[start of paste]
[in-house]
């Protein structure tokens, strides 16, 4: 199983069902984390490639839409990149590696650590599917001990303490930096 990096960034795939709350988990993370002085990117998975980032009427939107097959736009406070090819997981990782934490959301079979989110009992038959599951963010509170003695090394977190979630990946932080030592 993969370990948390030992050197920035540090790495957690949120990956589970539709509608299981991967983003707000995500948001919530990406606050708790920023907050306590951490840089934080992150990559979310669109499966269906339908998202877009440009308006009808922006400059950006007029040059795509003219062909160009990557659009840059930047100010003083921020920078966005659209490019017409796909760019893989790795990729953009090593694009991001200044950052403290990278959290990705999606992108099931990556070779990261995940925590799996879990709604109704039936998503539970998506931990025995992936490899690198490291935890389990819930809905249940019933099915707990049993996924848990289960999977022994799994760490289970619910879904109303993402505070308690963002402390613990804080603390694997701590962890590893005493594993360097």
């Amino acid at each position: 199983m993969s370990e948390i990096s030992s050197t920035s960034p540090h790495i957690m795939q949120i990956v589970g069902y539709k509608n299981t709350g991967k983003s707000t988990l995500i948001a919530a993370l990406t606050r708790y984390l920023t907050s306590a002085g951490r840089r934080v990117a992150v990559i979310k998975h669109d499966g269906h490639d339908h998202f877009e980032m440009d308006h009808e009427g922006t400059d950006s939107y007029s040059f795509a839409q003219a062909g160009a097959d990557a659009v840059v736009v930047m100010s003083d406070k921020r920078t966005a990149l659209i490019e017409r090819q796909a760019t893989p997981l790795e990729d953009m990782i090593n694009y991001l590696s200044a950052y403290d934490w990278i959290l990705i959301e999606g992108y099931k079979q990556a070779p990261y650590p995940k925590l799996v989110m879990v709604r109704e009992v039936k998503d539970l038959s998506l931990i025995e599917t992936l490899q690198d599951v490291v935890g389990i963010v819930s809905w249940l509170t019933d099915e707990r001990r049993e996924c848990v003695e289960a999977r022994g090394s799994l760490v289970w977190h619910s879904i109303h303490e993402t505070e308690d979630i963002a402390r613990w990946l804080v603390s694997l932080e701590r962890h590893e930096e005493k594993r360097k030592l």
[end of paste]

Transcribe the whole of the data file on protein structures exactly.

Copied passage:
[in-house]
């Protein structure tokens, strides 16, 4: 199983069902984390490639839409990149590696650590599917001990303490930096 990096960034795939709350988990993370002085990117998975980032009427939107097959736009406070090819997981990782934490959301079979989110009992038959599951963010509170003695090394977190979630990946932080030592 993969370990948390030992050197920035540090790495957690949120990956589970539709509608299981991967983003707000995500948001919530990406606050708790920023907050306590951490840089934080992150990559979310669109499966269906339908998202877009440009308006009808922006400059950006007029040059795509003219062909160009990557659009840059930047100010003083921020920078966005659209490019017409796909760019893989790795990729953009090593694009991001200044950052403290990278959290990705999606992108099931990556070779990261995940925590799996879990709604109704039936998503539970998506931990025995992936490899690198490291935890389990819930809905249940019933099915707990049993996924848990289960999977022994799994760490289970619910879904109303993402505070308690963002402390613990804080603390694997701590962890590893005493594993360097």
């Amino acid at each position: 199983m993969s370990e948390i990096s030992s050197t920035s960034p540090h790495i957690m795939q949120i990956v589970g069902y539709k509608n299981t709350g991967k983003s707000t988990l995500i948001a919530a993370l990406t606050r708790y984390l920023t907050s306590a002085g951490r840089r934080v990117a992150v990559i979310k998975h669109d499966g269906h490639d339908h998202f877009e980032m440009d308006h009808e009427g922006t400059d950006s939107y007029s040059f795509a839409q003219a062909g160009a097959d990557a659009v840059v736009v930047m100010s003083d406070k921020r920078t966005a990149l659209i490019e017409r090819q796909a760019t893989p997981l790795e990729d953009m990782i090593n694009y991001l590696s200044a950052y403290d934490w990278i959290l990705i959301e999606g992108y099931k079979q990556a070779p990261y650590p995940k925590l799996v989110m879990v709604r109704e009992v039936k998503d539970l038959s998506l931990i025995e599917t992936l490899q690198d599951v490291v935890g389990i963010v819930s809905w249940l509170t019933d099915e707990r001990r049993e996924c848990v003695e289960a999977r022994g090394s799994l760490v289970w977190h619910s879904i109303h303490e993402t505070e308690d979630i963002a402390r613990w990946l804080v603390s694997l932080e701590r962890h590893e930096e005493k594993r360097k030592l």